The Australian consumer watchdog has warned parents to keep a Fisher-Price sleeper "out of reach of children" following reports it has been linked with at least 10 infant deaths in the United States since 2015. The AAP says the design causes asphyxia, or the lack of ability to breathe, based on the baby's position in the sleeper.
On April 5, Fisher-Price and the Consumer Product Safety Commission jointly issued a warning about the product recommending that consumers stop using it by the time their babies are three months of age or when infants begin to be capable of rolling over.
On its website, Fisher-Price said the company "will continue to work closely with the Consumer Product Safety Commission, and other global regulators, to encourage the safe use of our products and find ways to keep your little ones happy, healthy and above all - safe".
"We can not put any more children's lives at risk by keeping these risky products on the shelves", Dr Rachel Moon, a doctor with the AAP said in the statement.
A spokesperson for the ACCC told The Sydney Morning Herald that the sleeper was being investigated "as a matter of priority", and that the ACCC wasn't aware of any deaths or injuries from the Rock 'n Play sleeper in Australia.
"With this product being out on the market being marketed as a sleeper, parents are confused", she said. Tragically, that is not the case.
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According to the report, some of those babies were younger than the 3-month cutoff called for in the CPSC and Fisher-Price warning ― a discrepancy the AAP called "alarming".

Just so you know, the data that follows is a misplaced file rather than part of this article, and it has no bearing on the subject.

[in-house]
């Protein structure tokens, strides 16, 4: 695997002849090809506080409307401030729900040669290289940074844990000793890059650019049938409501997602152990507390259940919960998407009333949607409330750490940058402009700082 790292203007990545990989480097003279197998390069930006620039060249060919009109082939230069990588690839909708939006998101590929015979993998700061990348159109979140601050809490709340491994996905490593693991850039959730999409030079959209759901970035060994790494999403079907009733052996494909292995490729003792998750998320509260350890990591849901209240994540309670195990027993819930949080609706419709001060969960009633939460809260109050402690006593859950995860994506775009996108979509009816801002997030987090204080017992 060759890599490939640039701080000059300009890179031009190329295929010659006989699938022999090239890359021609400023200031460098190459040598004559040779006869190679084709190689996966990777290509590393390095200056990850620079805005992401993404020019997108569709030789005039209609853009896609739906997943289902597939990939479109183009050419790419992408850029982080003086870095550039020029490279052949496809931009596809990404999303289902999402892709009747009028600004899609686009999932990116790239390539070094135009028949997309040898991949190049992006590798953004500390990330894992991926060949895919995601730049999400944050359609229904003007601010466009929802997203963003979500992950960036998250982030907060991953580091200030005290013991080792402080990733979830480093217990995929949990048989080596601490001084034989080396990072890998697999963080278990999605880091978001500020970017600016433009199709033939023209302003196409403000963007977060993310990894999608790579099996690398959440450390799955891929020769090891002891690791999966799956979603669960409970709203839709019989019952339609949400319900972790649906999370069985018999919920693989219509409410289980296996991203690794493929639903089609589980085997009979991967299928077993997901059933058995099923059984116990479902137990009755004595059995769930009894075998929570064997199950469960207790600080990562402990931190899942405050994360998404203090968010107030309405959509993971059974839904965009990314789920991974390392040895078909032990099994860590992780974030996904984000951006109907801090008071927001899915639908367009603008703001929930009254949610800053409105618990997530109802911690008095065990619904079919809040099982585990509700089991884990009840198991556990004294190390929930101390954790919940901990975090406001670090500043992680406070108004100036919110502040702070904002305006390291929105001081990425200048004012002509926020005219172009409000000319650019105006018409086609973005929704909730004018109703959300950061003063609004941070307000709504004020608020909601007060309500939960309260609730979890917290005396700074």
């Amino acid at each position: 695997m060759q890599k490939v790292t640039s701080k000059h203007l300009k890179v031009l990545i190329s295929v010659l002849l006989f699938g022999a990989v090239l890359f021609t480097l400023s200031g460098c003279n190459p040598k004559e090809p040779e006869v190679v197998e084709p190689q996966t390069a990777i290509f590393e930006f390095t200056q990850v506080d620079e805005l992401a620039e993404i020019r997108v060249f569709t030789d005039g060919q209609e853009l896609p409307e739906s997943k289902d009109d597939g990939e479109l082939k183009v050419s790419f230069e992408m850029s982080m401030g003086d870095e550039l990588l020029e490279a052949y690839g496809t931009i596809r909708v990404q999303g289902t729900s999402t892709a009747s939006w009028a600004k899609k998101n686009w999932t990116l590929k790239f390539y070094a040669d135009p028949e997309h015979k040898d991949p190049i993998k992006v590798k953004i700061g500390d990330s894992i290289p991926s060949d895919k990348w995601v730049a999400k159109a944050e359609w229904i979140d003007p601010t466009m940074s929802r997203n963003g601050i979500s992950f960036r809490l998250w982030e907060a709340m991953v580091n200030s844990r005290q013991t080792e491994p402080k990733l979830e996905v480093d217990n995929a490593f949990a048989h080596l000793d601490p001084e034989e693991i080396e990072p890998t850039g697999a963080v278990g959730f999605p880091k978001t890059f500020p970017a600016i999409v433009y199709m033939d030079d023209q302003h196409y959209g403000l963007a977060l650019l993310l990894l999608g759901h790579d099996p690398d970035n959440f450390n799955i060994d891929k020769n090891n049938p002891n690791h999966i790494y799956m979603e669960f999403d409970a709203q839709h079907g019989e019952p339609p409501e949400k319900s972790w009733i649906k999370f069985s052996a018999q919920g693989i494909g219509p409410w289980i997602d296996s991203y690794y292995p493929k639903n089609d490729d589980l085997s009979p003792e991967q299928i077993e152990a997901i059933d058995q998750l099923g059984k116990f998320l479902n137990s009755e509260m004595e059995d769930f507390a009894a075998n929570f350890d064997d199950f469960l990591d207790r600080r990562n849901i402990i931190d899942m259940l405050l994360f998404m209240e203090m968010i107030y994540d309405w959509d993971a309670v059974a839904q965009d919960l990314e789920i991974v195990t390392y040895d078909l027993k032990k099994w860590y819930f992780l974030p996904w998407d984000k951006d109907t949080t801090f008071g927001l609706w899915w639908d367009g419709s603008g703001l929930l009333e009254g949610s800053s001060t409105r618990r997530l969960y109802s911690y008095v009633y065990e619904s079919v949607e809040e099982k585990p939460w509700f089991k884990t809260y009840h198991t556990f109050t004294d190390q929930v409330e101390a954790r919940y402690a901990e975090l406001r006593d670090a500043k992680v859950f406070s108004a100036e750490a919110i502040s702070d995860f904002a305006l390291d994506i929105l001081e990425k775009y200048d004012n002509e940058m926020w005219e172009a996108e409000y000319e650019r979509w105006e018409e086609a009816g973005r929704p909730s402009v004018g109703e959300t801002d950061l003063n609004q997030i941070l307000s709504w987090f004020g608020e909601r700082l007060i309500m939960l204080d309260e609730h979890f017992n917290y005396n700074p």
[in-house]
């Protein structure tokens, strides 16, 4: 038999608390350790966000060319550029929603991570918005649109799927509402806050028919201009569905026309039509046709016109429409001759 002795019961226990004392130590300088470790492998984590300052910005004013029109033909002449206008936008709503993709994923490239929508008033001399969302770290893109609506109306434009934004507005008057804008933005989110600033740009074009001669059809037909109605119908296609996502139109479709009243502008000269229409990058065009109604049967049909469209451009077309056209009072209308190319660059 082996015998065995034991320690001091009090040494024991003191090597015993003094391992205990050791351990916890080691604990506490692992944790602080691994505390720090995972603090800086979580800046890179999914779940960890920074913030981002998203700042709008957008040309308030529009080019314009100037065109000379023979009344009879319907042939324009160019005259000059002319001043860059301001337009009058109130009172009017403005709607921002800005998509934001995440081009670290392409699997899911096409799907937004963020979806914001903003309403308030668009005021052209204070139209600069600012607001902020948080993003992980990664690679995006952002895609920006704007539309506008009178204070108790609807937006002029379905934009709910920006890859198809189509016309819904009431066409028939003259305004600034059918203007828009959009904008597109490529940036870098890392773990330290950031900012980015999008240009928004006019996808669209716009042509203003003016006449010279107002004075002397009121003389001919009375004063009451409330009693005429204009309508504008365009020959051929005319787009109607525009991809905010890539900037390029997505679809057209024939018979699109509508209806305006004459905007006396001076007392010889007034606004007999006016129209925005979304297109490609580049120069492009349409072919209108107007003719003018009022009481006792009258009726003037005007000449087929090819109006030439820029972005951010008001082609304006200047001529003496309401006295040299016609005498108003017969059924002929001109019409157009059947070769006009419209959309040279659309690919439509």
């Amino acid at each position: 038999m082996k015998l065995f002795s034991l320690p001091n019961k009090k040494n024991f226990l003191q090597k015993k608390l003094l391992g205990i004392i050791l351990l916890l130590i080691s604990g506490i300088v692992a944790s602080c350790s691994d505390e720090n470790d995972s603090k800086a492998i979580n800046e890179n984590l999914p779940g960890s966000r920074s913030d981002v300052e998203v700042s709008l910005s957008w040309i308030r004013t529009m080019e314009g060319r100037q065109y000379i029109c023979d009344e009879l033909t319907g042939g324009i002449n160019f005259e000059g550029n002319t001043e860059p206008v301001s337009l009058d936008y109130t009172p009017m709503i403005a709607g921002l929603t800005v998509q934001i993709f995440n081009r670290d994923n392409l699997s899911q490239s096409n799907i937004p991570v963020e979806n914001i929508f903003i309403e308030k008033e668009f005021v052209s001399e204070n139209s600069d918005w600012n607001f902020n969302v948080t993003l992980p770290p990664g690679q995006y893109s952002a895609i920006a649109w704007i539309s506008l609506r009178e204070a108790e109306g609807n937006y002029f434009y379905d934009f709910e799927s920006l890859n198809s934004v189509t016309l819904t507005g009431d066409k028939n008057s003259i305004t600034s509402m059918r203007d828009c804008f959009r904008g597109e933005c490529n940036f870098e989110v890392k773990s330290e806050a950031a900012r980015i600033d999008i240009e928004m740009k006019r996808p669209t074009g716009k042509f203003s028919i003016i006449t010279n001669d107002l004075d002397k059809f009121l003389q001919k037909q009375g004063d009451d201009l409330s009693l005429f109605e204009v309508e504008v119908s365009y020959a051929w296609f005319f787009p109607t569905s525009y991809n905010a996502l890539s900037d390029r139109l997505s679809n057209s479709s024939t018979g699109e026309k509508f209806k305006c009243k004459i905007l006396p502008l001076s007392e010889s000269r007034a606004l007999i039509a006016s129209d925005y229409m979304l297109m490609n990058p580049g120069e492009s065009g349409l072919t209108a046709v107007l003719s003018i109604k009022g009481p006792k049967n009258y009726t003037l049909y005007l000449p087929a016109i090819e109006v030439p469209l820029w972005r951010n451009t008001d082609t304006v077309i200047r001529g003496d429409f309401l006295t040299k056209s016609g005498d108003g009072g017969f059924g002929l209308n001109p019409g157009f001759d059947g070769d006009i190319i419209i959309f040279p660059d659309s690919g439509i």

"We can not put any more children's lives at risk by keeping these unsafe products on the shelves", said Dr. Rachel Moon, chair of the AAP Task Force on sudden infant death syndrome (SIDS).
A different Rock 'n Play model was recalled in 2013 due to the risk of mold developing between the seat cushion and the hard plastic frame. "CPSC has requirements it must follow for any decisions concerning recalls". "The Rock 'n Play inclined sleeper should be removed from the market immediately". The CPS recommends against sleeping babies on an incline during the first year of their life, warning parents to "use a firm, flat surface for sleep".
The sleeper conflicts with the AAP's recommendations for safe sleep environments for babies in order to prevent sudden infant death syndrome (SIDS).
The federal agency, tasked with regulating consumer products, has "identified a hazard with rollover issues", in which babies move onto their stomachs or sides and can't return to their back. That includes strollers, auto seats or any product that would allow a baby to turn into an unsafe sleeping position and suffocate. Combine that with the risk of suffocation, and Hoffman says the Fisher-Price cot "is just not a safe sleep environment".